# Improving dV/dt turn-on immunity of a mosfet without increasing turn-off time

I'm designing a solid state battery disconnect switch and I want to improve the mosfets' turn-on immunity (high dV/dt on Vds) without impacting the turn-off time. I don't really care about the turn-on time, it can be 100x slower than turn-off time, no problem.

I came up with this solution:

C1 obviously improves the immunity and D1 should leave the turn-off time the same. Did I miss something? is there a better way to do this?

NB: mosfet's datasheet is available here and the driver's datasheet is here. I'll use a +/- 12 V symmetric supply and the driver will drive 10 mosfets in parallel.

• How does D1 prevent C1 from slowing turn off? – evildemonic Mar 17 at 22:27
• What exactly do you mean by mosfet's dynamic turn-on immunity? Do you mean unwanted switchg on of the MOSFET via noise? – vtolentino Mar 17 at 22:34
• @evildemonic It avoids C1 discharging into the driver's output when it goes low. – Biduleohm Mar 17 at 22:35
• @vtolentino I mean unwanted turn-on if Vds rises quickly. – Biduleohm Mar 17 at 22:37
• infineon.com/dgdl/… page 11 and 12 – Biduleohm Mar 17 at 22:45

I simulated your circuit using a similar FET with a transient suppressor added, switching a 'short circuit' drawing 1000 amps from a 50 V battery with 10 nH of wiring inductance. It 'worked' in that it had no effect on the switch-off time or power dissipated during the transition. However in this scenario the transition is slowed down by Miller effect, so (assuming adequate transient suppression) you should not have to worry about Dv/Dt causing the MOSFET to turn on again.

So when might Dv/Dt be a problem? One possibility could be if the battery is plugged in while the FET driver is not powered. In this case there could be a fast rising Drain voltage with only weak resistance pulling the Gate down. But would this cause the FET to turn on? Looking at the MOSFET's capacitance graph we see that Gate-Drain capacitance is ~800 pF at 50 V, while Gate-Source capacitance is ~12 nF. That corresponds to a division ratio of 16:1, so 50 V on the Drain could produce ~3.1V on the Gate. As the threshold voltage is between 2 and 4 V the FET might partially turn on for a few microseconds.

By adding extra capacitance to the Gate your circuit increases the capacitive division ratio which makes the power-on transient Gate voltage lower, (hopefully) ensuring that the FET stays turned off when an external voltage is applied.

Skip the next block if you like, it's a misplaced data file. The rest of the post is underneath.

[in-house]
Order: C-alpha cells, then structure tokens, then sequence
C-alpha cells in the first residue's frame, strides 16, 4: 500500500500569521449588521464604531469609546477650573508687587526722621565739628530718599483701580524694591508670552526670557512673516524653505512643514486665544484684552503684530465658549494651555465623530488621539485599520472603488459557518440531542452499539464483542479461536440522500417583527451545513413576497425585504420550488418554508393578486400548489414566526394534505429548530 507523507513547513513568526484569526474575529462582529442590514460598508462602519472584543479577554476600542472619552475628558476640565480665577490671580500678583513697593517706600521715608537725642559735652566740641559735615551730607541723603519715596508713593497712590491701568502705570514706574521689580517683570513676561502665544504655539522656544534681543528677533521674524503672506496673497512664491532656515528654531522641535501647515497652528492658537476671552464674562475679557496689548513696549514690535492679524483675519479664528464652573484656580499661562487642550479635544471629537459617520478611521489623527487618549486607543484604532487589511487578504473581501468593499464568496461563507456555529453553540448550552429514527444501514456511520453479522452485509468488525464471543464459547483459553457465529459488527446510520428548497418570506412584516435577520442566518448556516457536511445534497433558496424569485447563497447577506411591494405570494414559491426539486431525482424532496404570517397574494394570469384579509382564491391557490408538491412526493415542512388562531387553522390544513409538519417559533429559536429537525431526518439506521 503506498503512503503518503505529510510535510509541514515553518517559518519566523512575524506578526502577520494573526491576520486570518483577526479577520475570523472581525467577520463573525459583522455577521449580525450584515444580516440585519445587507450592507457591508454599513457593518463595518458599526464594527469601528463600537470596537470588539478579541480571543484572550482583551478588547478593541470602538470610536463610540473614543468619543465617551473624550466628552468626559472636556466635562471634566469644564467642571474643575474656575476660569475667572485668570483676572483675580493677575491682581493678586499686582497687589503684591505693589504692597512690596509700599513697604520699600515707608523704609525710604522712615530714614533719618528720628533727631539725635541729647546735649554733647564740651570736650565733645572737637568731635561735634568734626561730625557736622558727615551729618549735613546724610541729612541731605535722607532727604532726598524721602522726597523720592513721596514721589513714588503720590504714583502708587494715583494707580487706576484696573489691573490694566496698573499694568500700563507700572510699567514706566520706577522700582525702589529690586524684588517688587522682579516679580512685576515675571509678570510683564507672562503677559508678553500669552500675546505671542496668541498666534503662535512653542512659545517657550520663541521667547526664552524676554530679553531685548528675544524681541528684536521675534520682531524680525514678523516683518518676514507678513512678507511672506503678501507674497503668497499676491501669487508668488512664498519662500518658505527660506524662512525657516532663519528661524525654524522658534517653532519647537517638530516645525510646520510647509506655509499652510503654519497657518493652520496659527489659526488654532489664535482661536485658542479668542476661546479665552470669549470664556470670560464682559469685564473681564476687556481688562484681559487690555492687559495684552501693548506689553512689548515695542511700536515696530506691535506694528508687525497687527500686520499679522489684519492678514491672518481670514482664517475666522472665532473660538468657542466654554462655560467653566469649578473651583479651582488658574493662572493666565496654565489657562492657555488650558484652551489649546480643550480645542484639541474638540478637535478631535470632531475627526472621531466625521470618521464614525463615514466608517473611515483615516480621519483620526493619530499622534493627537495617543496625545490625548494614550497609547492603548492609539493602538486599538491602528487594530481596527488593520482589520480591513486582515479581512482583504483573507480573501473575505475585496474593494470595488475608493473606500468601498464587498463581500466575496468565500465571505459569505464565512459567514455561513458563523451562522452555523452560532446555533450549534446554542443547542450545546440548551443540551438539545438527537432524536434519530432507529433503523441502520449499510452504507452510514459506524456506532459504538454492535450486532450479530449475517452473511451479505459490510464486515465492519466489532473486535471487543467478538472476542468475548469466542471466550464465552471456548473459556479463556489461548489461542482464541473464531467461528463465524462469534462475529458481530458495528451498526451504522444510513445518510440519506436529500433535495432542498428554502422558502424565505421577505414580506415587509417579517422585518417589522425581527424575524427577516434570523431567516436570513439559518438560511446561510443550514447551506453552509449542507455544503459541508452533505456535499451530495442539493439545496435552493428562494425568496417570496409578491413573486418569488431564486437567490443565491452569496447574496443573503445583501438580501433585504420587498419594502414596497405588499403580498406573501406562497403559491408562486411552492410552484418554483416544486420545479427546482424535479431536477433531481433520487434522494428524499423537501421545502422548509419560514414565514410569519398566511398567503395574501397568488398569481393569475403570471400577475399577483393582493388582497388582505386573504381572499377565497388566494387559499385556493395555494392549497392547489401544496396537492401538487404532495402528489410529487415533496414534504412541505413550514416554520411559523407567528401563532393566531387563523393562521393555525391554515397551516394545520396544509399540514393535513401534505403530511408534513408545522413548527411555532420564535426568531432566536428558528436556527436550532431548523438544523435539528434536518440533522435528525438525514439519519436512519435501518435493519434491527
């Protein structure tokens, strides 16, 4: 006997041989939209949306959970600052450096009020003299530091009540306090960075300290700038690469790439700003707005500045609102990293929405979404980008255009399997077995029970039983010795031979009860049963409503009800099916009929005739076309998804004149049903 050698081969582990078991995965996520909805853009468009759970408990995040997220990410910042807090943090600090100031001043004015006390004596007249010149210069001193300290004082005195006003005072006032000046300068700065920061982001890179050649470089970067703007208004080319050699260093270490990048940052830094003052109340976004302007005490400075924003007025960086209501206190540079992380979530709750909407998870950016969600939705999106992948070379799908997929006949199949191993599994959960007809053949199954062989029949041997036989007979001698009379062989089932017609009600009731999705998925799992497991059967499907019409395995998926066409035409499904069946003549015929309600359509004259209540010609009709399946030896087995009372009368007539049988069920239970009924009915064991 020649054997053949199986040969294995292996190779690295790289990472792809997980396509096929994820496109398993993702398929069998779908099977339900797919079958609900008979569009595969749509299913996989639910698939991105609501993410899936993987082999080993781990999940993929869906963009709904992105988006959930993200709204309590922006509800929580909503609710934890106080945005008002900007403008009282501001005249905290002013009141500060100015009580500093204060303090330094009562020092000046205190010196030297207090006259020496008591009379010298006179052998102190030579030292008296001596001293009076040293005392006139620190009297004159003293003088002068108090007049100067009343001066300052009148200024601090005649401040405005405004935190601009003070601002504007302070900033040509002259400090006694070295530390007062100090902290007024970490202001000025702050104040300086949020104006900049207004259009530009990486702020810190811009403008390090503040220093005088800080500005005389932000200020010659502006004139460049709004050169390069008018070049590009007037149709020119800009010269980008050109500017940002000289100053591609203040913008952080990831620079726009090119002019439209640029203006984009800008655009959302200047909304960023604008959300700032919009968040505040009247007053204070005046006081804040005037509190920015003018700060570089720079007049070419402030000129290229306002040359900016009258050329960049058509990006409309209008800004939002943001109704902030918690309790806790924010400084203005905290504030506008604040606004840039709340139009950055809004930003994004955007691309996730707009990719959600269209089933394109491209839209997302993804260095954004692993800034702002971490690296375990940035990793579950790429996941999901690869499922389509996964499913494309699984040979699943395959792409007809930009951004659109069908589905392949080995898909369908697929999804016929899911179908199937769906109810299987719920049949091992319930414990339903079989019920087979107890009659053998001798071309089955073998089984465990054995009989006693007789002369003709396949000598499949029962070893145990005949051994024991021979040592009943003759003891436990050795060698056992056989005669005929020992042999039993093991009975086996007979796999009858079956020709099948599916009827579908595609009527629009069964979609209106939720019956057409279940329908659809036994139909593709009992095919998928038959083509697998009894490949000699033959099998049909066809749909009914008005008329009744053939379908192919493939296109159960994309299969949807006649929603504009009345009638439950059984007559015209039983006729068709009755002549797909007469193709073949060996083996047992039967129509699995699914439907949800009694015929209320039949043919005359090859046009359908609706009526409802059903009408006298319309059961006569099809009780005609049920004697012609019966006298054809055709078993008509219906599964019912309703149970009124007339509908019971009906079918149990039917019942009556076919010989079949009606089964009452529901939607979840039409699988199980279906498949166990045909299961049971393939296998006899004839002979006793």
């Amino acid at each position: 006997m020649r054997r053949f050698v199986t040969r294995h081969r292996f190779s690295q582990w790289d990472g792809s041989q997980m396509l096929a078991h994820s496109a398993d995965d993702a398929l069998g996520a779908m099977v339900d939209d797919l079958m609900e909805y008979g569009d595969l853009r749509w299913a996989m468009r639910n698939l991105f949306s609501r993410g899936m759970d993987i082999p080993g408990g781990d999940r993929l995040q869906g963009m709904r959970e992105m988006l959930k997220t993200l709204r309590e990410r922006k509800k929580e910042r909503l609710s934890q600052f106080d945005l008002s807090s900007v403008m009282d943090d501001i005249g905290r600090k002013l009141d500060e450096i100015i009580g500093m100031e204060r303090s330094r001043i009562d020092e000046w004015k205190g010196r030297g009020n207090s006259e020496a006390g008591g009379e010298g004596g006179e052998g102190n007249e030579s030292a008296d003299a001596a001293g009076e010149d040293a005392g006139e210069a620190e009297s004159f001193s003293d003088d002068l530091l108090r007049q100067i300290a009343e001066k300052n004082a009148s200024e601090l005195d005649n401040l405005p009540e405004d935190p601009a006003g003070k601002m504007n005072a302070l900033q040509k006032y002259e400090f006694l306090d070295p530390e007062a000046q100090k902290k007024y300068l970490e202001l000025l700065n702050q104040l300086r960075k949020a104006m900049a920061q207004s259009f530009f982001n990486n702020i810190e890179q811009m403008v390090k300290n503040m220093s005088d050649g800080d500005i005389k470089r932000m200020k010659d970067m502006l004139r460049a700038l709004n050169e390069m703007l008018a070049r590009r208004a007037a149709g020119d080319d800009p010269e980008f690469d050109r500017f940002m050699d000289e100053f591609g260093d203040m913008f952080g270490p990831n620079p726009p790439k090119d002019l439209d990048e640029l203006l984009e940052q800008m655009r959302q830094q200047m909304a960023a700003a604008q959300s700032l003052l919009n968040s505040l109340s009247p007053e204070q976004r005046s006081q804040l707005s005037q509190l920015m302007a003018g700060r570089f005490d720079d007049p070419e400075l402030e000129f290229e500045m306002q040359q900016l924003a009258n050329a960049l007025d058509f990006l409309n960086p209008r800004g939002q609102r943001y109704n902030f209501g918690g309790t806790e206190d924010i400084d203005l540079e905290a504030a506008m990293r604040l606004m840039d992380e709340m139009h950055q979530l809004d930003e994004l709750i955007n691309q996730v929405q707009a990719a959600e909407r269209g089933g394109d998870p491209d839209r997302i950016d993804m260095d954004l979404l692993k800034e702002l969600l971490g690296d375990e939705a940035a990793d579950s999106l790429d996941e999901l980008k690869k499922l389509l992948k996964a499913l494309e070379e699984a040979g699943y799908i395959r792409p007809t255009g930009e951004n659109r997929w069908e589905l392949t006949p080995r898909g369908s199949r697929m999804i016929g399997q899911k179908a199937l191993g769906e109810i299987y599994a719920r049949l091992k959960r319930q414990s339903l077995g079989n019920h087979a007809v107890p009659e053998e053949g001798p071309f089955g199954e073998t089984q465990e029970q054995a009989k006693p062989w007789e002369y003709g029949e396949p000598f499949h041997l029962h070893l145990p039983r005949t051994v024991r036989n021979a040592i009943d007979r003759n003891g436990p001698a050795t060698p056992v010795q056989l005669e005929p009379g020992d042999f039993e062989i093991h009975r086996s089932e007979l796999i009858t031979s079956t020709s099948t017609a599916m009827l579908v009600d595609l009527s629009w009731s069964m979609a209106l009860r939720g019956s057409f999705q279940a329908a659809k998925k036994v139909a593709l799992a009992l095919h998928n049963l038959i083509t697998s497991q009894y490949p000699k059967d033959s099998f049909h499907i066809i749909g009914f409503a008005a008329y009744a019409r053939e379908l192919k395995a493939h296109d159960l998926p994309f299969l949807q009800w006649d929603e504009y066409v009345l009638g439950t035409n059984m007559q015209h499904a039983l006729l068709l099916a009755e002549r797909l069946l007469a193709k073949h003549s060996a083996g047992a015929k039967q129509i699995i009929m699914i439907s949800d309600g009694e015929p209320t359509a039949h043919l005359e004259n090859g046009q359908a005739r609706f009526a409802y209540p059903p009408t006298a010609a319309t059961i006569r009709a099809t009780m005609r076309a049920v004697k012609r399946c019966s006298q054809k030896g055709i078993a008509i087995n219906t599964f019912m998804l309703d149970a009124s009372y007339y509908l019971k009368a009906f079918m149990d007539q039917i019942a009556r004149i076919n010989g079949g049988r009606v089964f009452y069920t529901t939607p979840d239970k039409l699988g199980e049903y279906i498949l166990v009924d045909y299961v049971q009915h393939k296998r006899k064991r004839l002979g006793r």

• I was somewhat concerned about the inductive spike at turn-off but after a few calculations I deemed it not a problem, not enough inductance. Connecting the battery to something (while the mosfet is or isn't powered, even if when it is it should not be a problem as the gate will be at a negative potential) is effectively my main concern. I'll have a Vds of 64 V maximum and I use the worst case which is Vgsth = 1.2 V @ 120 °C and Crss = 1.7 nF @ a low Vds. Also, I wonder what might be adequate transient suppression because I already thought about it and I'm not sure a TVS diode will be enough. – Biduleohm Mar 18 at 13:00
• If the Gate is pulled negative then it shouldn't be a problem because capacitance will be discharged quickly. If switching off very high current you need very high current transient suppression - I used 6 5W Zeners in parallel in my simulation and it was barely enough. A good TVS should do it. – Bruce Abbott Mar 18 at 20:21
• My worry is more if the control circuitry isn't powered. Ok, I guess this one isn't gonna be good enough (I already use it somewhere elsein the project), maybe this one then? – Biduleohm Mar 18 at 20:36

Your MOSFET driver 1EDI has excellent description !

"The 1EDI EiceDRIVER™ Compact is a general purpose MOSFET gate driver. .... The separated rail-to-rail driver outputs simplify gate resistor selection, save an external high current bypass diode and enhance dV/dt control."

So You can control On and Off time simply by selecting two resistors: Ron from Out+(ON) to Q1gate and Roff from Out-(OFF) to Q1gate;

There is no need of any other components!

time on = Ron.Ciss; time of = Roff*Ciss;

{FDBL86361-F085 Ciss Input Capacitance VDS = 40 V, VGS = 0 V, f = 1 MHz − 12800 − pF}